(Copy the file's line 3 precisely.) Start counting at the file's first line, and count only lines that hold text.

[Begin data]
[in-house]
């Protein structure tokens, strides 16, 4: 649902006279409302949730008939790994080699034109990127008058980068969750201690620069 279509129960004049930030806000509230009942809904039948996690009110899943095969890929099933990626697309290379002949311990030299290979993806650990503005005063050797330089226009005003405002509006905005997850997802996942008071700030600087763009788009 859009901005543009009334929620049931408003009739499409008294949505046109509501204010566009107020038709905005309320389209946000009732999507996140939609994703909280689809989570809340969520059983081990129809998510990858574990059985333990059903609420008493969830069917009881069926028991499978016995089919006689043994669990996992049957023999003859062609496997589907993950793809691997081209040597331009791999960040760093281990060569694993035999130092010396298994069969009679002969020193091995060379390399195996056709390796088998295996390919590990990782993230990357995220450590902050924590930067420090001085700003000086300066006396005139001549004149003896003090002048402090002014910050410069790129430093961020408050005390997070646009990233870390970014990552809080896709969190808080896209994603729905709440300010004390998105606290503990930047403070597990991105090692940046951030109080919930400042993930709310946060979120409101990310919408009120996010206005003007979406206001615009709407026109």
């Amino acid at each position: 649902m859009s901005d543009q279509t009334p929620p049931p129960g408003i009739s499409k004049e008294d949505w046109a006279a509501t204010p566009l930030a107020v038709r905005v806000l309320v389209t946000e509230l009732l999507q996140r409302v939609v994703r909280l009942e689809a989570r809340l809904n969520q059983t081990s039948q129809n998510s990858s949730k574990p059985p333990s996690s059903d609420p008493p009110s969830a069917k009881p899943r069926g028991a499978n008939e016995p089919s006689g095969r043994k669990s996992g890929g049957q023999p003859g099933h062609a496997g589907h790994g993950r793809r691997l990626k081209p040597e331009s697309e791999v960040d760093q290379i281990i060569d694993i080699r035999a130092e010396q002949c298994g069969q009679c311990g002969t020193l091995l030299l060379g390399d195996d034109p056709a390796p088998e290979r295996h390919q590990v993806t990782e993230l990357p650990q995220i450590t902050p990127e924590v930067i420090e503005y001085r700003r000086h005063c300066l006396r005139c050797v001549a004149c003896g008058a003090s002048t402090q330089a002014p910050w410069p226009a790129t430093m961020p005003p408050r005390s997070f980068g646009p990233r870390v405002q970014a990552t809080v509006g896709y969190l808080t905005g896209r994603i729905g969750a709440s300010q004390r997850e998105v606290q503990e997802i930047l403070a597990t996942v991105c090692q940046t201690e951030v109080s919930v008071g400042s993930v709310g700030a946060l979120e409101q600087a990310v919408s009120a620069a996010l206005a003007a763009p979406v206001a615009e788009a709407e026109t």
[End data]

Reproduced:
């Amino acid at each position: 649902m859009s901005d543009q279509t009334p929620p049931p129960g408003i009739s499409k004049e008294d949505w046109a006279a509501t204010p566009l930030a107020v038709r905005v806000l309320v389209t946000e509230l009732l999507q996140r409302v939609v994703r909280l009942e689809a989570r809340l809904n969520q059983t081990s039948q129809n998510s990858s949730k574990p059985p333990s996690s059903d609420p008493p009110s969830a069917k009881p899943r069926g028991a499978n008939e016995p089919s006689g095969r043994k669990s996992g890929g049957q023999p003859g099933h062609a496997g589907h790994g993950r793809r691997l990626k081209p040597e331009s697309e791999v960040d760093q290379i281990i060569d694993i080699r035999a130092e010396q002949c298994g069969q009679c311990g002969t020193l091995l030299l060379g390399d195996d034109p056709a390796p088998e290979r295996h390919q590990v993806t990782e993230l990357p650990q995220i450590t902050p990127e924590v930067i420090e503005y001085r700003r000086h005063c300066l006396r005139c050797v001549a004149c003896g008058a003090s002048t402090q330089a002014p910050w410069p226009a790129t430093m961020p005003p408050r005390s997070f980068g646009p990233r870390v405002q970014a990552t809080v509006g896709y969190l808080t905005g896209r994603i729905g969750a709440s300010q004390r997850e998105v606290q503990e997802i930047l403070a597990t996942v991105c090692q940046t201690e951030v109080s919930v008071g400042s993930v709310g700030a946060l979120e409101q600087a990310v919408s009120a620069a996010l206005a003007a763009p979406v206001a615009e788009a709407e026109t």